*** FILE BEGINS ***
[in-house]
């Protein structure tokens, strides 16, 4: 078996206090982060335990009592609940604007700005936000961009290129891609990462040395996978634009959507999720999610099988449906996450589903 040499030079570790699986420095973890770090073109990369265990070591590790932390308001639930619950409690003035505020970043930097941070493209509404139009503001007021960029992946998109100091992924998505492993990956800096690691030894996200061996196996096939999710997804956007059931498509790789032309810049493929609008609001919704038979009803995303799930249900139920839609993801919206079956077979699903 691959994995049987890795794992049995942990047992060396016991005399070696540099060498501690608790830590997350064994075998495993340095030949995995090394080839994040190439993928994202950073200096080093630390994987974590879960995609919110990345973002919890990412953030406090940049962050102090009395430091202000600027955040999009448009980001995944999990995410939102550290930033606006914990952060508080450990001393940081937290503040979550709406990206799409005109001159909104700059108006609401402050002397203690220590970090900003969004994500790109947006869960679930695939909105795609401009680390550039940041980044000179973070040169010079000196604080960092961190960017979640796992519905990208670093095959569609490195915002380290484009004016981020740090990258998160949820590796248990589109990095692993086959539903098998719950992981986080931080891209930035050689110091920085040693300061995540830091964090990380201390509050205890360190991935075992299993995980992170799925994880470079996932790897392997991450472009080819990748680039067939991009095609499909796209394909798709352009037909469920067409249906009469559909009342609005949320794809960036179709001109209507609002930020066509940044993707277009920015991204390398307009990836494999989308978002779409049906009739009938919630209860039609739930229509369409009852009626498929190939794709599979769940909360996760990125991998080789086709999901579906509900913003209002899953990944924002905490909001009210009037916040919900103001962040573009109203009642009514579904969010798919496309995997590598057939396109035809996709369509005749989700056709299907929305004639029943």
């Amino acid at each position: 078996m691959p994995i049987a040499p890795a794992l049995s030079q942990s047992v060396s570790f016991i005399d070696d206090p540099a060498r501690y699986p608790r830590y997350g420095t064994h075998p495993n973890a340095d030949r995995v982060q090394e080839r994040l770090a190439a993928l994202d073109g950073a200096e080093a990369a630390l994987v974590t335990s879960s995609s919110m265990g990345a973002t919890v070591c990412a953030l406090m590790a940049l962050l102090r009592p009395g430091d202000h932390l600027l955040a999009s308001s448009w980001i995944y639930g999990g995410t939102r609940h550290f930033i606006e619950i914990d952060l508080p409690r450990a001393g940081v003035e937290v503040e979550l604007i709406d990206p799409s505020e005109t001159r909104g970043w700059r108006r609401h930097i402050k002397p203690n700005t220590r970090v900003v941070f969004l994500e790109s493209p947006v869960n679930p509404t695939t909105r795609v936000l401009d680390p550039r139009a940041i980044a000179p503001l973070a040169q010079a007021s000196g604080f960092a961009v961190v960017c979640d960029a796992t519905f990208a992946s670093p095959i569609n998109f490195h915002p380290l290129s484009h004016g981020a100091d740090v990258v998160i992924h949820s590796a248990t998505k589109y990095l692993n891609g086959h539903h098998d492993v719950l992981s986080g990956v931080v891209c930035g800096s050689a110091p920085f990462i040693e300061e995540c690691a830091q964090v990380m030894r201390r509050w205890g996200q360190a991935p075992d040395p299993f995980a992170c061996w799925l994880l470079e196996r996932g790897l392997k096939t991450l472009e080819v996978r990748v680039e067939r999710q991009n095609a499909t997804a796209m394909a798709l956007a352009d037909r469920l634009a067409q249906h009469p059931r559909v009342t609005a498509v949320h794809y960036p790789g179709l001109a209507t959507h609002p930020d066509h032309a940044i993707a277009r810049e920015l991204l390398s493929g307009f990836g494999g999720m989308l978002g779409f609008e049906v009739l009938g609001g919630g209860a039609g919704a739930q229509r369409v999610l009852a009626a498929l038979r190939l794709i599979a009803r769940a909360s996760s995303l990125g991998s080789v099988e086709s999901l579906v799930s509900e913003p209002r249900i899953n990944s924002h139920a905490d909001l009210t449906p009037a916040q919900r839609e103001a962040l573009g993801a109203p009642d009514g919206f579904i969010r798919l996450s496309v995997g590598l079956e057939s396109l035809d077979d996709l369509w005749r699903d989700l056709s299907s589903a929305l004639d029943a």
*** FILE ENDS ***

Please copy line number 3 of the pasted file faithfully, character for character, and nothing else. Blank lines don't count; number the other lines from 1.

């Amino acid at each position: 078996m691959p994995i049987a040499p890795a794992l049995s030079q942990s047992v060396s570790f016991i005399d070696d206090p540099a060498r501690y699986p608790r830590y997350g420095t064994h075998p495993n973890a340095d030949r995995v982060q090394e080839r994040l770090a190439a993928l994202d073109g950073a200096e080093a990369a630390l994987v974590t335990s879960s995609s919110m265990g990345a973002t919890v070591c990412a953030l406090m590790a940049l962050l102090r009592p009395g430091d202000h932390l600027l955040a999009s308001s448009w980001i995944y639930g999990g995410t939102r609940h550290f930033i606006e619950i914990d952060l508080p409690r450990a001393g940081v003035e937290v503040e979550l604007i709406d990206p799409s505020e005109t001159r909104g970043w700059r108006r609401h930097i402050k002397p203690n700005t220590r970090v900003v941070f969004l994500e790109s493209p947006v869960n679930p509404t695939t909105r795609v936000l401009d680390p550039r139009a940041i980044a000179p503001l973070a040169q010079a007021s000196g604080f960092a961009v961190v960017c979640d960029a796992t519905f990208a992946s670093p095959i569609n998109f490195h915002p380290l290129s484009h004016g981020a100091d740090v990258v998160i992924h949820s590796a248990t998505k589109y990095l692993n891609g086959h539903h098998d492993v719950l992981s986080g990956v931080v891209c930035g800096s050689a110091p920085f990462i040693e300061e995540c690691a830091q964090v990380m030894r201390r509050w205890g996200q360190a991935p075992d040395p299993f995980a992170c061996w799925l994880l470079e196996r996932g790897l392997k096939t991450l472009e080819v996978r990748v680039e067939r999710q991009n095609a499909t997804a796209m394909a798709l956007a352009d037909r469920l634009a067409q249906h009469p059931r559909v009342t609005a498509v949320h794809y960036p790789g179709l001109a209507t959507h609002p930020d066509h032309a940044i993707a277009r810049e920015l991204l390398s493929g307009f990836g494999g999720m989308l978002g779409f609008e049906v009739l009938g609001g919630g209860a039609g919704a739930q229509r369409v999610l009852a009626a498929l038979r190939l794709i599979a009803r769940a909360s996760s995303l990125g991998s080789v099988e086709s999901l579906v799930s509900e913003p209002r249900i899953n990944s924002h139920a905490d909001l009210t449906p009037a916040q919900r839609e103001a962040l573009g993801a109203p009642d009514g919206f579904i969010r798919l996450s496309v995997g590598l079956e057939s396109l035809d077979d996709l369509w005749r699903d989700l056709s299907s589903a929305l004639d029943a």